Mary wasn’t the perfect mom, but she did a lot of things right. Both of her girls were adopted, as was I, and Beth and her sister never talked about their “real” mothers. They didn’t ask many questions about where they came from and they never wanted to search for their birth parents. Beth told me that Mary had a book about being adopted and she read it to her daughters, answering any questions they had. Just so you know how that can go, I, on the other hand, was told I was adopted by a neighbor boy and laid in bed at night wishing my “real” mother would come back for me (See “Prologue: Another Mother”).
There are some things that Mary did as a mom that I didn’t get until I had my own kids. Whenever she bought something for one kid, she’d buy something for the other, so they wouldn’t cry or fight. My mom thought that was the most ridiculous thing she’d ever heard. My mom had one child. As a mom of two small children, I can tell you that giving one to each may not be the best practice but it sure buys a lot of sanity around the house.
When Beth was old enough to work, she sold trendy clothes at the mall and bought a new wardrobe with her employee discount. If her mom thought an outfit was too slutty or otherwise inappropriate, the garments would get “lost” in the wash. At the time, Beth complained that she’d used her own money to buy the clothes so her mother had no right to take them and I’d wholeheartedly agreed. My daughter’s only six and I’ve already “lost” her dress-up-broken-leg-guaranteed-high heels.
Once Beth and I grew up and moved out, whenever I visited my parents, I’d always stop by Beth’s parents’ house. Her parents were always glad to see me. My family spent a few Thanksgivings with Mary’s, especially when my mom got sick. At a Thanksgiving many years ago, Mary scolded me because I didn’t call and visit my parents often enough. I was touched to be included in the people she nagged. When I got married the second time, she said “I’m so happy. I’ve been praying for it.” Thinking about that still makes me cry. I barely saw her anymore and still she was praying for me to fall in love.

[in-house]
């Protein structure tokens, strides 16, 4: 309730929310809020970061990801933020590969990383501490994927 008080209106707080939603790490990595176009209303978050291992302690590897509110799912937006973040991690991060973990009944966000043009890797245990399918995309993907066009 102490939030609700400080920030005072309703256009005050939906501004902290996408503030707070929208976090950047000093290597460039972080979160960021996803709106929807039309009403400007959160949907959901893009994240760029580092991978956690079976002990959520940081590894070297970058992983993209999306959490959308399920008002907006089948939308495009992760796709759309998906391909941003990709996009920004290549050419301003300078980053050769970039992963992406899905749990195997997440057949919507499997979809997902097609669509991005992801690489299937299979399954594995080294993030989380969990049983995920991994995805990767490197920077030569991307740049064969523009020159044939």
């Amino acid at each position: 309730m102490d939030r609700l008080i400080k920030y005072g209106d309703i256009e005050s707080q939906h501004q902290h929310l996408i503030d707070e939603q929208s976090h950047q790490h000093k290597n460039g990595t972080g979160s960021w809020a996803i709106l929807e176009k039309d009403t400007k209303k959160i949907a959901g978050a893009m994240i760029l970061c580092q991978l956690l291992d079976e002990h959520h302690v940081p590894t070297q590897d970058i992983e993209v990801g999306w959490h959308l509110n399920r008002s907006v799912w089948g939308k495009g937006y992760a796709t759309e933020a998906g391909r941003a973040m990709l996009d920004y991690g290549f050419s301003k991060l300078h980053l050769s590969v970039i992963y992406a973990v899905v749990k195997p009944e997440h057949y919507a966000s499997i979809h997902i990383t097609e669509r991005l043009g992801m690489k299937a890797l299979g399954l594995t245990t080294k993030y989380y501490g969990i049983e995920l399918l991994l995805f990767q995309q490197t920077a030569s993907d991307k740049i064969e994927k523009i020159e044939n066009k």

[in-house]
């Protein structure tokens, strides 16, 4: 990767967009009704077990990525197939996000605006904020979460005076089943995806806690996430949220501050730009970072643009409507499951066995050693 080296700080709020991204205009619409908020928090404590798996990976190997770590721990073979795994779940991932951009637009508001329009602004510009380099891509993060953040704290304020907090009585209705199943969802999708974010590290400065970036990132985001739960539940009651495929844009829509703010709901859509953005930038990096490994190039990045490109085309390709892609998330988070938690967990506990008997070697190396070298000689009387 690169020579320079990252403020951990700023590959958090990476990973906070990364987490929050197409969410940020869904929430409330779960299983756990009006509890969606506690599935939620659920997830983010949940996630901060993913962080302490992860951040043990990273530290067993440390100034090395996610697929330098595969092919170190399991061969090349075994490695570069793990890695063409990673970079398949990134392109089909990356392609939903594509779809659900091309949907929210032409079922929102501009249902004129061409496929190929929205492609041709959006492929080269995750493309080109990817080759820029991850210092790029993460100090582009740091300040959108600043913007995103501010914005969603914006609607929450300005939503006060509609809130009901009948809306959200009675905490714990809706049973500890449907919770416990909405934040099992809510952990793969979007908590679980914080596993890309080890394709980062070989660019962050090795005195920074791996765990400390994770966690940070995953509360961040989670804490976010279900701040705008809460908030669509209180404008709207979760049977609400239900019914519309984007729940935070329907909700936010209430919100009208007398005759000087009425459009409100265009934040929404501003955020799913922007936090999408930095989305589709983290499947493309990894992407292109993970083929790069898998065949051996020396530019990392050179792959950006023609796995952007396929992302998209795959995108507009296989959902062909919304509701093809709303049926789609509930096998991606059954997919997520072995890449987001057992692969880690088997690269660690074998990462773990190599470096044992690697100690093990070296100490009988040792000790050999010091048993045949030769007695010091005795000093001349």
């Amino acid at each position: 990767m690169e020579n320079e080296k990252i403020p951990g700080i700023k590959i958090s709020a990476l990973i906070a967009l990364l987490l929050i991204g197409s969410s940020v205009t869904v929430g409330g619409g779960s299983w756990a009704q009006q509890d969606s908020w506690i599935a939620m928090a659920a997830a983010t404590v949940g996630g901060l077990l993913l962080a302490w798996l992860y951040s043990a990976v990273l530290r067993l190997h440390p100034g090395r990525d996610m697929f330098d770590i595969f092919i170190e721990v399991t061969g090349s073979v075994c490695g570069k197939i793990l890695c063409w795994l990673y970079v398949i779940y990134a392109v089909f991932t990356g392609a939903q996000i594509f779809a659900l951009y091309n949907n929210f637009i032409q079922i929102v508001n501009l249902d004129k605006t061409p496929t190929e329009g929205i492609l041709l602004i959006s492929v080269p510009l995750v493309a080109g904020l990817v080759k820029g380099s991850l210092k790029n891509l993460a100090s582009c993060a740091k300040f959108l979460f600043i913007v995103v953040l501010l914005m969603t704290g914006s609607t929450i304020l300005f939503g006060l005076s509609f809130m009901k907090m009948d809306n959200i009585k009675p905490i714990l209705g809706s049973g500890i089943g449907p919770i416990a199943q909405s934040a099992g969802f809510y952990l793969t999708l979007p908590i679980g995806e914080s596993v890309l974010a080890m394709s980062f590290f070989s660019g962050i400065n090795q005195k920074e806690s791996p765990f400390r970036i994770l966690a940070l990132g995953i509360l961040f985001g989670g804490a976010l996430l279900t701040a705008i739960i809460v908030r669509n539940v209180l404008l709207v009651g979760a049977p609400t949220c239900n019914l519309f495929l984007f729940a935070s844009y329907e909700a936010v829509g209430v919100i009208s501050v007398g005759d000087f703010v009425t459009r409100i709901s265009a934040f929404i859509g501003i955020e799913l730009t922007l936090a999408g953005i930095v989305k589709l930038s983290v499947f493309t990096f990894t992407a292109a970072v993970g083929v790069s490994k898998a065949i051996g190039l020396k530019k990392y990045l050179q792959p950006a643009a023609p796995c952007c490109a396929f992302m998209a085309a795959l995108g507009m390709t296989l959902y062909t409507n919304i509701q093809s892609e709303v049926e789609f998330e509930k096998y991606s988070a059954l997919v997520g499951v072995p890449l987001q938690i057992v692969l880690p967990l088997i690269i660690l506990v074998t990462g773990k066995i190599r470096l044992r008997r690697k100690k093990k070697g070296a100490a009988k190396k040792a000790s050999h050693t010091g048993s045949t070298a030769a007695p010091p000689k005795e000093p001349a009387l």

I didn’t see Mary much as she got older and her health started to decline. Beth and I text every day, so I always heard how she was doing. A few years ago, she and her husband sold their house and moved in with Beth’s sister, so they weren’t my dad’s next-door neighbors anymore. I think the last time I saw her was at my mom’s funeral, five years ago. And now I’m headed to hers.
Mary was a huge influence in my life. She taught me how to be neighborly; how to be generous; and how to make friends into family. The wisdom she shared stays with me today, and I’ll never forget her. Rest in peace, Mary. I hope you and Yiaya are chatting it up in Heaven.